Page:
There are a lot of David Morrisseys — the intense and brooding character actor, the stage performer, the ‘northern hunk’ — and now the feature film director.
Since bursting onto the acting scene almost 30 years ago as a teenage runaway in the hit drama One Summer, he has enjoyed a television career which has included some of the biggest critical and ratings hits of recent decades — as the shady MP in journalistic thriller State of Play, a bent cop in the Red Riding Trilogy and even a deluded Time Lord wannabe in the newly-revamped Dr Who.
Now the 45-year-old Liverpudlian has taken his first steps into film directing with his new project, Don’t Worry About Me. The film follows 24 hours in the life of cocky London lad David as he discovers the delights of Liverpool in the company of local girl Tina. Based on a stage play written by the two leads, it is a tender and touching romance, as well as a love letter of sorts to Morrissey’s native city.
“I left Liverpool in my late teens and didn't go back much,” he says. “But in my thirties when I had my children I started seeing it differently. It was changing from the city I knew. I grew up there in the 1970s which, like the whole of the UK, was quite a bleak, depressing time. But in the last ten years, Liverpool has had a resurgence. It's nothing like the memories I had of growing up there.”
It is a description that would perhaps as easily apply to Belfast, where he will be visiting this weekend to screen his film and meet with young filmmakers and industry hopefuls.
“Like Belfast, Liverpool was a shipbuilding town, and the people went all over the world,” he says. “That all died and the city was left with these big old buildings, but nothing to put inside them. Now these new high-rise penthouses and hotels are shooting up all over the city. It's a changing landscape and I wanted to reflect that in the film.”
Although he had some experience of directing for television (notably in the dark drama Passer By, which starred James Nesbitt), the challenges of doing so for the big screen were altogether more daunting, even for a well-established name such as Morrissey.
“The films that were available to me weren't what I wanted to make,” he says. “But I tried to find out how much money I could raise and still be totally creative on my own, rather than have a team of people that I needed to please. I read a review for a play called The Pool. At first I didn't think it was going to work, because it was in rhyming couplets, and had quite a contrived ending. I was left quite disappointed, but then the basic story of two people in a city over 24 hours started to germinate in my brain. I met the two writers and actors and we got some sort of screenplay together. Altogether it was about a year from seeing the play to doing the movie.”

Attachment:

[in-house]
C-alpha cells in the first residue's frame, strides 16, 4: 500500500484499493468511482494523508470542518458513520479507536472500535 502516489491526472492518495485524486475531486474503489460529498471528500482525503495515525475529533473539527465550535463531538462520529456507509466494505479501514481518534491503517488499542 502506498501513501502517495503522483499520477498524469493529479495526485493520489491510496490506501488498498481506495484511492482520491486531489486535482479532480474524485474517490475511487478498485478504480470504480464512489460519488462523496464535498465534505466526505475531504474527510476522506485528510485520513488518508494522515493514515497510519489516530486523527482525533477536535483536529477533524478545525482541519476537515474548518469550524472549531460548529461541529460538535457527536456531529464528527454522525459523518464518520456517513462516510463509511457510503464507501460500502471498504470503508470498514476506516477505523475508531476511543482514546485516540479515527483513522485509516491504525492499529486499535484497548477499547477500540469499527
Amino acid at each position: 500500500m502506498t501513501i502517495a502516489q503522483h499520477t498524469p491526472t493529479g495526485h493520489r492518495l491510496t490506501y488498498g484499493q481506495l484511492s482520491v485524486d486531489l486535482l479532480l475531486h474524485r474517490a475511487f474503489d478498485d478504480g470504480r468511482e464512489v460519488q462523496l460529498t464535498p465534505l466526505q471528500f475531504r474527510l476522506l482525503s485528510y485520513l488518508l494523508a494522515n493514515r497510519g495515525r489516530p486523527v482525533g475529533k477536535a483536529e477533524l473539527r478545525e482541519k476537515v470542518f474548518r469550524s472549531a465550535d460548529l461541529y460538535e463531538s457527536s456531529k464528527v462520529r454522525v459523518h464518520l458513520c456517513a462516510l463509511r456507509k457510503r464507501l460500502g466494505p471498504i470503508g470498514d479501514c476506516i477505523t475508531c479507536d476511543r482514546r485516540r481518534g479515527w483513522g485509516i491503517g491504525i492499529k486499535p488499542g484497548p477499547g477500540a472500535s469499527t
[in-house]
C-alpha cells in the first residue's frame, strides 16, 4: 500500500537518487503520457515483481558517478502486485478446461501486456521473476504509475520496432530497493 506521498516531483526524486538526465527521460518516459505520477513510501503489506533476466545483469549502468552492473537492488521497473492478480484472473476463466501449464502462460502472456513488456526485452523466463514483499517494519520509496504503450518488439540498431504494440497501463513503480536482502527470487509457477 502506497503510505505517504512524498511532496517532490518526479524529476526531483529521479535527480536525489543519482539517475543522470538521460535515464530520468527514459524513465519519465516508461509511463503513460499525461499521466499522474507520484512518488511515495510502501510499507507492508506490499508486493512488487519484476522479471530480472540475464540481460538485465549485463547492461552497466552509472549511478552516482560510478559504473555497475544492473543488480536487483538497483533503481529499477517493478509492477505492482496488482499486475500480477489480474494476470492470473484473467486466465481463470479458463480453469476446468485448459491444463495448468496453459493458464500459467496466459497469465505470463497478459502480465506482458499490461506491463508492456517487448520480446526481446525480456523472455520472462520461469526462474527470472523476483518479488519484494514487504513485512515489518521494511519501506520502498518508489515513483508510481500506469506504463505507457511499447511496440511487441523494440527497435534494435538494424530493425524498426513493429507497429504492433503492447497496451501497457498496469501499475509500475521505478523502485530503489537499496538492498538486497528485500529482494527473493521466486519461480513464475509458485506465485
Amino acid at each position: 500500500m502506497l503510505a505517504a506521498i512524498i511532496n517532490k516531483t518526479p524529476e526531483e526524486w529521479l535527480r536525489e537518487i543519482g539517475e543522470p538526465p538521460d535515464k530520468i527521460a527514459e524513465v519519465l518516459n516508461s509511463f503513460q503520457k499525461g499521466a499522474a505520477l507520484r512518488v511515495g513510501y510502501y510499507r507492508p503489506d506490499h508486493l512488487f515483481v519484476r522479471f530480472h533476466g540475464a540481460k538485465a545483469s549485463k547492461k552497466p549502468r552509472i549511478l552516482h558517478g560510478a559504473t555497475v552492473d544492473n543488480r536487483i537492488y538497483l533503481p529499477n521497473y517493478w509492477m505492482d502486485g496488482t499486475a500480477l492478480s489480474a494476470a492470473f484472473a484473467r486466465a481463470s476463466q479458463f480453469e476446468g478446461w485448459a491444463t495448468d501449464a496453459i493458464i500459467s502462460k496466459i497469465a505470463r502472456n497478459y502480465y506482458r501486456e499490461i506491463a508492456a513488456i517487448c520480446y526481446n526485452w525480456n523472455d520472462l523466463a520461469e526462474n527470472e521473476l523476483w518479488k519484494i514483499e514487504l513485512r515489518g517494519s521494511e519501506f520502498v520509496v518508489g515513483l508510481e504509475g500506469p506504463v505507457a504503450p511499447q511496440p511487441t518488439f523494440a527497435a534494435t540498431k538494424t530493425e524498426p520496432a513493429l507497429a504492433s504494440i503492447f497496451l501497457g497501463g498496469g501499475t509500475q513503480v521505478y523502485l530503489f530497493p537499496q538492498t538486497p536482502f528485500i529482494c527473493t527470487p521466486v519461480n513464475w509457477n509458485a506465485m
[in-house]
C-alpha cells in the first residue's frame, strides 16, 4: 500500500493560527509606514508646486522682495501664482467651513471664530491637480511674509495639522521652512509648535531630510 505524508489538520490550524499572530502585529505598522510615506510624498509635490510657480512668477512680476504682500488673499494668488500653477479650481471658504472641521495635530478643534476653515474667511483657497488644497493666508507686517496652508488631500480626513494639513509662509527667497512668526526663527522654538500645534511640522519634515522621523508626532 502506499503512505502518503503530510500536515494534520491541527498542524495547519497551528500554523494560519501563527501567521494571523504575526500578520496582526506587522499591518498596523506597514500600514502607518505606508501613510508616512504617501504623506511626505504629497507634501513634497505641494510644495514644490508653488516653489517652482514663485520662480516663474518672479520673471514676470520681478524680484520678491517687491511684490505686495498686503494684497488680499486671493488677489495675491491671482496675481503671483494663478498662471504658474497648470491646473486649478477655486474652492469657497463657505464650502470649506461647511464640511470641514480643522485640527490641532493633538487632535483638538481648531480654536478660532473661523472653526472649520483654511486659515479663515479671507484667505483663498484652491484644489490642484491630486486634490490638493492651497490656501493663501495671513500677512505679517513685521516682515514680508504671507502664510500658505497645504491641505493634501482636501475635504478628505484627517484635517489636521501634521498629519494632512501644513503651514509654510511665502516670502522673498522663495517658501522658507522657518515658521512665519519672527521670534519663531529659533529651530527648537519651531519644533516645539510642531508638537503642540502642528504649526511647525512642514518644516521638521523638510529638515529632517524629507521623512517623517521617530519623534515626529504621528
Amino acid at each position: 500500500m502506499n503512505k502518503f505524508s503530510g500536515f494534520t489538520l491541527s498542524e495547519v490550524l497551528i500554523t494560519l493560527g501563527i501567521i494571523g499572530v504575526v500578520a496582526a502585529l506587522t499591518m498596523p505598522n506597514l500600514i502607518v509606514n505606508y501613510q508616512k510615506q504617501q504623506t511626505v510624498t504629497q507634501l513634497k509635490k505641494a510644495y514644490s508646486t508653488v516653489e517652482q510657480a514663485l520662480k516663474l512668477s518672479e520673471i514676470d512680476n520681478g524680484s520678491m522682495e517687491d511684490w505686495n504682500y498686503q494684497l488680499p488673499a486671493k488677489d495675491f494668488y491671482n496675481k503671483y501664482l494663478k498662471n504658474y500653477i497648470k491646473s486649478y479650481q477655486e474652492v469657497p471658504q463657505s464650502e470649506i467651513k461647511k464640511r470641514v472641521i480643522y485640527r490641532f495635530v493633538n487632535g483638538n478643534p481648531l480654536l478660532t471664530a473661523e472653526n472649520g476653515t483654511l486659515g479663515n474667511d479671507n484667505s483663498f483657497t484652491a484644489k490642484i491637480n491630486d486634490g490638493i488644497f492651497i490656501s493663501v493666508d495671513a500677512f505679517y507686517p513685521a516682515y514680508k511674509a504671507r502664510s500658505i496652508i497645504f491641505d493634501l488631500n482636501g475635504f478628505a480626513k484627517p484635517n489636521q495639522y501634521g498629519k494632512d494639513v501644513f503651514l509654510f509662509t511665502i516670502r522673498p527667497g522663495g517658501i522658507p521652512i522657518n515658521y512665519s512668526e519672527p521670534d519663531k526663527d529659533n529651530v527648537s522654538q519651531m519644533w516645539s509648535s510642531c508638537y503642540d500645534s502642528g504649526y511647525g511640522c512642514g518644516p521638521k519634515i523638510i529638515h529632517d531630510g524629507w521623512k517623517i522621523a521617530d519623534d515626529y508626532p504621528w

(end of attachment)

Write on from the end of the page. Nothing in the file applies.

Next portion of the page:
Given his somewhat varied experience as a film actor (his starring roles have included such critical and box office bombs as Basic Instinct 2 and The Reaping) a further foray into the movie industry might have seemed the last thing on Morrissey’s mind. Yet, he admits, he is at his happiest when working on a film set.
“At first I was frustrated at the experience of an actor, in that you come to a project late, the script's written, the house and car your character owns have already been chosen,” he says. “Also you leave the process early — you do the shooting and the director edits it, cuts you out. I was frustrated and fascinated by that, and felt I was only touching the surface of the creative process within filmmaking.”
“I find I have to be all-consumed by my profession,” he says.
“That’s the lucky thing about being an actor in Britain, that you can jump around the mediums and don't get locked down.
“But when I act I tend to get lost within that character and cut myself off. I'm slightly nervous about how to do that when you also have to keep an eye on what's going on behind the camera.”
Getting lost within the character is perhaps what Morrissey does best. Among his most memorable roles was that of Gordon Brown in the 2003 drama The Deal, for which he gained two stone and had his hair permed and dyed to play the now-Prime Minister.
Yet, in spite of his interests in all things Westminster (he is a Labour Party member) he insists his politics are those with a small ‘p’. “I’m interested in how it affects people in their everyday lives rather than any polemic message,” he says.
Although not a fan of Brown’s predecessor Tony Blair (“I find him a deeply troubling person”), Morrissey is nevertheless broadly sympathetic to Brown, perhaps understandably having portrayed him so thoroughly.
“From a socialist viewpoint I think Brown comes from very sympathetic place,” he says.
Whether or not the world of politics may provide the basis for another movie, there is plenty for the family man (he is married to novelist Esther Freud, with whom he has three children) to be getting on with, not least promoting the new film. And, who knows, there might even be scope for another instalment of the romance between David and Tina.
“Well, never say never!” he laughs. “But they are incompatible. There might be a story about them in their separate lives — but I think it might be a bit convenient if they suddenly came back together.”
David Morrissey will be taking part in a panel discussion at the QFT tomorrow, February 6, followed by a screening of Don’t Worry About Me. Further information and booking at www.queensfilmtheatre.com